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Braodsheet featuring the ballads 'The Mariner's Grave' and 'The Maniac'.

Date: 1834 - 1886
Overall: 255 x 191 mm, 0.023 kg
Medium: Woodcut engraving and printed text on paper mounted on card.
Credit Line: ANMM Collection
Object Name: Broadsheet
Object No: 00017431
Place Manufactured:Durham

User Terms

    A broadsheet printed by Walker in Durham. It features two ballads, one titled 'The Maniac' whilst the other is called 'The Mariners Grave'.

    SignificanceBroadsheets were designed as printed ephemera to be published and distributed rapidly. This also meant they were quickly disposed of with many of them not surviving the test of time. The museum's broadsheet collection is therefore a rare and valuable example of how maritime history was communicated to a wide audience, particularly in the 18th and 19th centuries. They vibrantly illustrate many of the themes and myths surrounding life at sea. Some of them also detail stories about transportation, migration.

    I remember the night was stormy and wet
    And dismally dashed the dark wave,
    While the rain and sleet
    Cold and heavily beat
    On the mariner's new-dug grave.

    I remember 'twas down in a darksome dale,
    And near to dreary cave,
    Where wild winds wail
    Round the wanderer pale,
    That I saw the mariner's grave.

    I remember how slowly the bearers trod,
    And how sad was the look they gave,
    As they rested their load
    Near its last abode,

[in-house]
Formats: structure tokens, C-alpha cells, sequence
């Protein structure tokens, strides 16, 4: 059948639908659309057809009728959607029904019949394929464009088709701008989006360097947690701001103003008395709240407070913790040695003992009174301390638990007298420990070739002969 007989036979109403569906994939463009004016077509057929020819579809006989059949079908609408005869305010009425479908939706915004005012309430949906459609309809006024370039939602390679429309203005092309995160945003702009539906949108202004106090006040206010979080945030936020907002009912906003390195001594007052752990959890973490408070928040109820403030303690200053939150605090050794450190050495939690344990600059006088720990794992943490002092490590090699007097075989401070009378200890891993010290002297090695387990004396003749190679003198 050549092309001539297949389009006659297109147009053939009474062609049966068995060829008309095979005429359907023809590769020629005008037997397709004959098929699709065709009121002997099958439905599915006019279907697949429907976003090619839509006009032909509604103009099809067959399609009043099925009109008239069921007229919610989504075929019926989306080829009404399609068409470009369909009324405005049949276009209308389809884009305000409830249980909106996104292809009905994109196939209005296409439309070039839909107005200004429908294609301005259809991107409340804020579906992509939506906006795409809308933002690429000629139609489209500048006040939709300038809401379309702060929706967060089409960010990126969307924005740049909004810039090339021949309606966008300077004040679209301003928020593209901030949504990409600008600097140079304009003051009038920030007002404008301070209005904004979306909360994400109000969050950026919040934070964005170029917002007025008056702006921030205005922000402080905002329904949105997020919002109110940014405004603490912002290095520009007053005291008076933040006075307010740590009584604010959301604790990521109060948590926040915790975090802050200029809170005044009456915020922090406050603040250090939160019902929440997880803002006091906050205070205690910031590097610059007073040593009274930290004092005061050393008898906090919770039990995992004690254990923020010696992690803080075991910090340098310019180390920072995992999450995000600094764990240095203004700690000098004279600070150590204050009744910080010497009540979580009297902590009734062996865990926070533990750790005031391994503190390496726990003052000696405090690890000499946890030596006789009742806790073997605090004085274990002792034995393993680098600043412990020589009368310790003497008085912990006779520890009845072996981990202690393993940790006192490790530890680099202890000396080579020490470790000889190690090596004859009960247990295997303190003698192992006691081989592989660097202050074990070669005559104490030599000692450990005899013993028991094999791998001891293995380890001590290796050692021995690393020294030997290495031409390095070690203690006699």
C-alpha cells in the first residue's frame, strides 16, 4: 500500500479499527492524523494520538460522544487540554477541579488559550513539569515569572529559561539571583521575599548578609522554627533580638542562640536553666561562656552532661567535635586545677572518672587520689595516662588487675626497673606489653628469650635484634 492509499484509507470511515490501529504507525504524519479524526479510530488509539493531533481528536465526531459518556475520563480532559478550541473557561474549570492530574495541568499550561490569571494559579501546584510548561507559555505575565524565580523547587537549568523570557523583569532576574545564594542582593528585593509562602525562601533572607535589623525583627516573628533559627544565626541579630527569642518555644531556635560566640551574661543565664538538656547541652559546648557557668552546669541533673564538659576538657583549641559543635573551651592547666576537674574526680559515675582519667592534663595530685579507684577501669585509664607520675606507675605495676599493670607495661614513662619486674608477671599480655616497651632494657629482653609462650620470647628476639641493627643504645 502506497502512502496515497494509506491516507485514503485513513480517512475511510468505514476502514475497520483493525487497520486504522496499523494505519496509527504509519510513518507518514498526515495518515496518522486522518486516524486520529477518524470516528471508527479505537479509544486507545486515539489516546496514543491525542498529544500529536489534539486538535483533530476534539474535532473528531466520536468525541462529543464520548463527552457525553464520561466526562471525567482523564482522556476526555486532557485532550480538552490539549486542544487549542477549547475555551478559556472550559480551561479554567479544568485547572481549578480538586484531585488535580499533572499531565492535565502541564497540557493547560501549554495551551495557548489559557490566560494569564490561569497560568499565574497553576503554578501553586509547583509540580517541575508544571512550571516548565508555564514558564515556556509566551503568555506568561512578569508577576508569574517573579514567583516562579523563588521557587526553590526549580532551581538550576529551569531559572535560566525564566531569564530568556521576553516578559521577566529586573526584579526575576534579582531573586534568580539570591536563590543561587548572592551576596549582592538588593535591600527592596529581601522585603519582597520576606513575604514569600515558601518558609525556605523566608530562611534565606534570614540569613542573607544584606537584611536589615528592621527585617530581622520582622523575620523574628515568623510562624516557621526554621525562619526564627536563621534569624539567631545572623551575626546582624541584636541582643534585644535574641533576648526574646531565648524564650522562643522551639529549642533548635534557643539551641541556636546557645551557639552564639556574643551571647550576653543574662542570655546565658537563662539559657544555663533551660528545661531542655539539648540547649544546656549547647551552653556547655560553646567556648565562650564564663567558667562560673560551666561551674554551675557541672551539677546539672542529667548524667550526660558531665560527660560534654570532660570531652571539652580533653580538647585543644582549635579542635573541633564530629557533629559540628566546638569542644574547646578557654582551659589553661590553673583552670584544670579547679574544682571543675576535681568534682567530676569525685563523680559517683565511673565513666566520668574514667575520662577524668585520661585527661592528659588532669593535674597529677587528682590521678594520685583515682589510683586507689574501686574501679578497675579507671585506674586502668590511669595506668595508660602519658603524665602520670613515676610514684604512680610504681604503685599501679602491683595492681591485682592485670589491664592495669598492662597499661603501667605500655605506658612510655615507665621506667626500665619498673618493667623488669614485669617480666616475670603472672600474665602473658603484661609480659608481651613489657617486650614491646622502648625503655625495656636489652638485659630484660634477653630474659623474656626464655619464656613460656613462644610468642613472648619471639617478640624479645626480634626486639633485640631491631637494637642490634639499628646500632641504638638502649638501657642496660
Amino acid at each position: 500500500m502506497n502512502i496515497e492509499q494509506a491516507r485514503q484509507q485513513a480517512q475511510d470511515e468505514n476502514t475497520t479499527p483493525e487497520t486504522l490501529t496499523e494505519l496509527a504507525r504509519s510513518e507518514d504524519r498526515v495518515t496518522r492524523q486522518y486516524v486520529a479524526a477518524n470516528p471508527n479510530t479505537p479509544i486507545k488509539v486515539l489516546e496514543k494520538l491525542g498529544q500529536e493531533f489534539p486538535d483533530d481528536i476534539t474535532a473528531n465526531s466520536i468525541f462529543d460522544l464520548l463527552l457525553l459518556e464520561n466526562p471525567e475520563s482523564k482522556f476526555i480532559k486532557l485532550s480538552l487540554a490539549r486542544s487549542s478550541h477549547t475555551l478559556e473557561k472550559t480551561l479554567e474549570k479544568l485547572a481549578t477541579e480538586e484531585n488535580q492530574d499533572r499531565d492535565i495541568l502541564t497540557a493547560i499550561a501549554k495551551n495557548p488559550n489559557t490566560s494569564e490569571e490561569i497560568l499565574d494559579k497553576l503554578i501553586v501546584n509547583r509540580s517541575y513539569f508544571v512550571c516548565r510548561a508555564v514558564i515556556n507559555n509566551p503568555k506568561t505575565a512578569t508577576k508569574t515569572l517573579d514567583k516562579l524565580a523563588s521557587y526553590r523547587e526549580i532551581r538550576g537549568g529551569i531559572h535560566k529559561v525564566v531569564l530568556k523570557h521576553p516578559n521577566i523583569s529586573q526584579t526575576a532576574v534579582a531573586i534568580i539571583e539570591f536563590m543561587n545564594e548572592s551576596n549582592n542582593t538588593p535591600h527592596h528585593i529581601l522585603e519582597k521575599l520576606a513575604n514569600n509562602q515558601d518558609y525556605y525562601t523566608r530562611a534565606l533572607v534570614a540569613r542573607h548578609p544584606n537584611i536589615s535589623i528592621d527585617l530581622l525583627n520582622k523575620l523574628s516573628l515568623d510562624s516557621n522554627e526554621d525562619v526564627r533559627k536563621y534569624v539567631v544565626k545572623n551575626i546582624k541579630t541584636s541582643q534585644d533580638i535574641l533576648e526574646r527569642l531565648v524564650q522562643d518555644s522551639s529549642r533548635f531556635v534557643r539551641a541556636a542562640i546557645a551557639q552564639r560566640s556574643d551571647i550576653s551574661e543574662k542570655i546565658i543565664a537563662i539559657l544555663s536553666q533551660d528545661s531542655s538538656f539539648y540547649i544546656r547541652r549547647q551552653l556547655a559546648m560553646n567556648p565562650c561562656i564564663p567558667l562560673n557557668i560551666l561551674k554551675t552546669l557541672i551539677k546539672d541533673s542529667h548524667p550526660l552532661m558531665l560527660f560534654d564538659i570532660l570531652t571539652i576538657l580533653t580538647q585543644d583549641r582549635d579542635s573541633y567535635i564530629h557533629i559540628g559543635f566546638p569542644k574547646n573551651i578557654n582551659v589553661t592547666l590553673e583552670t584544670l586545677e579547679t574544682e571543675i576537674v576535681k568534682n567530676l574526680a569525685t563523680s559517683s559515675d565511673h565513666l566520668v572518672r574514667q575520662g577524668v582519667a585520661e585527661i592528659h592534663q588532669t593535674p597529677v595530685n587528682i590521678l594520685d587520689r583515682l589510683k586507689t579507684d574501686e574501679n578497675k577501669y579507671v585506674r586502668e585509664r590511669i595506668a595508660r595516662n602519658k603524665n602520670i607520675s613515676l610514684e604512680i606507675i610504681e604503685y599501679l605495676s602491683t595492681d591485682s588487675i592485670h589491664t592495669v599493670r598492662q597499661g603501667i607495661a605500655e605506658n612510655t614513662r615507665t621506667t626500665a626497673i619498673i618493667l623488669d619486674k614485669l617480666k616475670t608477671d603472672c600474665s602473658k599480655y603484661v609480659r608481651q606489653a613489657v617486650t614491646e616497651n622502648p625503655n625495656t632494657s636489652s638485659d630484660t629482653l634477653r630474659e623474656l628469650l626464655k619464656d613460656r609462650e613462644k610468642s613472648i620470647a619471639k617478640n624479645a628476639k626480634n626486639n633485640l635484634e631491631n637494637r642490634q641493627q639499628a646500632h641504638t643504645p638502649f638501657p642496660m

And gazed on the mariner's grave.

    I remeber a tear that slowly slid
    Down the cheek of a meseemate brave;
    I fell on the lid
    And soon was hid,
    For closed was the mariner's grave.

    Now o'er his lone bed the brier creeps,
    And the wild-flowers mournfully wave
    And the willow weeps,
    And the moon-beam sleeps,
    In the mariner's silent grave.

    Broadsheet rhymes and verses were the cheapest prints available during the 18th and 19th century. They were sold by street sellers known as Flying Stationers, who charged a minimal fee of a penny or half-penny. They featured popular songs that were often sung in homes, inns and taverns and covered a range of themes relating to contemporary events or stories. Printed alongside the songs were woodcut illustrations. Most of the broadsheet publishers did not date or mark their works, making it difficult to pinpoint when they were produced.

    The publication of ballads was part of the commemoration and production of material about shipwrecks. Ships were part of the everyday life in the 19th century and stories about their voyages, wrecks, record breaking voyages and commissions often featured in newspapers and commemorative souvenirs.

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